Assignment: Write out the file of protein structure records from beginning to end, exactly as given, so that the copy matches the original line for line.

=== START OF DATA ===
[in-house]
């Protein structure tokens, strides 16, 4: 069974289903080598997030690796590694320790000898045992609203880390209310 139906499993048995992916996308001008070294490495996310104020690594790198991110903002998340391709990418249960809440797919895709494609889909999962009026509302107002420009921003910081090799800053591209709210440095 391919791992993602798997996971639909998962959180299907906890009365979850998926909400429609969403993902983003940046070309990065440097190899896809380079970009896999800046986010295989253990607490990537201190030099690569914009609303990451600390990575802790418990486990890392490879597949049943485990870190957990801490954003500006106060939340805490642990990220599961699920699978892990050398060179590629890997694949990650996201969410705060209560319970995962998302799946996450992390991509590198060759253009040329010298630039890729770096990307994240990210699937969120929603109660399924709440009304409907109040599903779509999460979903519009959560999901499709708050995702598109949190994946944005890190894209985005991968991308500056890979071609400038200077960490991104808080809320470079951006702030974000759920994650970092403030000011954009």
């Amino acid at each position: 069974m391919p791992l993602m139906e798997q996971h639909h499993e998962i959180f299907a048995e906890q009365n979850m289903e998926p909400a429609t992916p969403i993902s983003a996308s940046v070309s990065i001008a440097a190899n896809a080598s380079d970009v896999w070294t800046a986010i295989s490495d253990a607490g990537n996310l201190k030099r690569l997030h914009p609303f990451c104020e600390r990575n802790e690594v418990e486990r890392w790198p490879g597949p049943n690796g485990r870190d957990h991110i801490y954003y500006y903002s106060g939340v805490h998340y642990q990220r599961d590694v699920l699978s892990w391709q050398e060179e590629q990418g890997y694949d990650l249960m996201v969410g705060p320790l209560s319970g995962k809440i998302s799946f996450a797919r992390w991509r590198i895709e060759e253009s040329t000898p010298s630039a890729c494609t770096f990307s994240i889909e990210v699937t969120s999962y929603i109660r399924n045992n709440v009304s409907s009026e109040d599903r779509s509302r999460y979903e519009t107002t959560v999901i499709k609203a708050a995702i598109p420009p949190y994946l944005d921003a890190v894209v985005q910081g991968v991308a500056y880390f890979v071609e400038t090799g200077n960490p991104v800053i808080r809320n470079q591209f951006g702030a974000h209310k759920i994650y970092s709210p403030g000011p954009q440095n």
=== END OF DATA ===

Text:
[in-house]
């Protein structure tokens, strides 16, 4: 069974289903080598997030690796590694320790000898045992609203880390209310 139906499993048995992916996308001008070294490495996310104020690594790198991110903002998340391709990418249960809440797919895709494609889909999962009026509302107002420009921003910081090799800053591209709210440095 391919791992993602798997996971639909998962959180299907906890009365979850998926909400429609969403993902983003940046070309990065440097190899896809380079970009896999800046986010295989253990607490990537201190030099690569914009609303990451600390990575802790418990486990890392490879597949049943485990870190957990801490954003500006106060939340805490642990990220599961699920699978892990050398060179590629890997694949990650996201969410705060209560319970995962998302799946996450992390991509590198060759253009040329010298630039890729770096990307994240990210699937969120929603109660399924709440009304409907109040599903779509999460979903519009959560999901499709708050995702598109949190994946944005890190894209985005991968991308500056890979071609400038200077960490991104808080809320470079951006702030974000759920994650970092403030000011954009």
């Amino acid at each position: 069974m391919p791992l993602m139906e798997q996971h639909h499993e998962i959180f299907a048995e906890q009365n979850m289903e998926p909400a429609t992916p969403i993902s983003a996308s940046v070309s990065i001008a440097a190899n896809a080598s380079d970009v896999w070294t800046a986010i295989s490495d253990a607490g990537n996310l201190k030099r690569l997030h914009p609303f990451c104020e600390r990575n802790e690594v418990e486990r890392w790198p490879g597949p049943n690796g485990r870190d957990h991110i801490y954003y500006y903002s106060g939340v805490h998340y642990q990220r599961d590694v699920l699978s892990w391709q050398e060179e590629q990418g890997y694949d990650l249960m996201v969410g705060p320790l209560s319970g995962k809440i998302s799946f996450a797919r992390w991509r590198i895709e060759e253009s040329t000898p010298s630039a890729c494609t770096f990307s994240i889909e990210v699937t969120s999962y929603i109660r399924n045992n709440v009304s409907s009026e109040d599903r779509s509302r999460y979903e519009t107002t959560v999901i499709k609203a708050a995702i598109p420009p949190y994946l944005d921003a890190v894209v985005q910081g991968v991308a500056y880390f890979v071609e400038t090799g200077n960490p991104v800053i808080r809320n470079q591209f951006g702030a974000h209310k759920i994650y970092s709210p403030g000011p954009q440095n």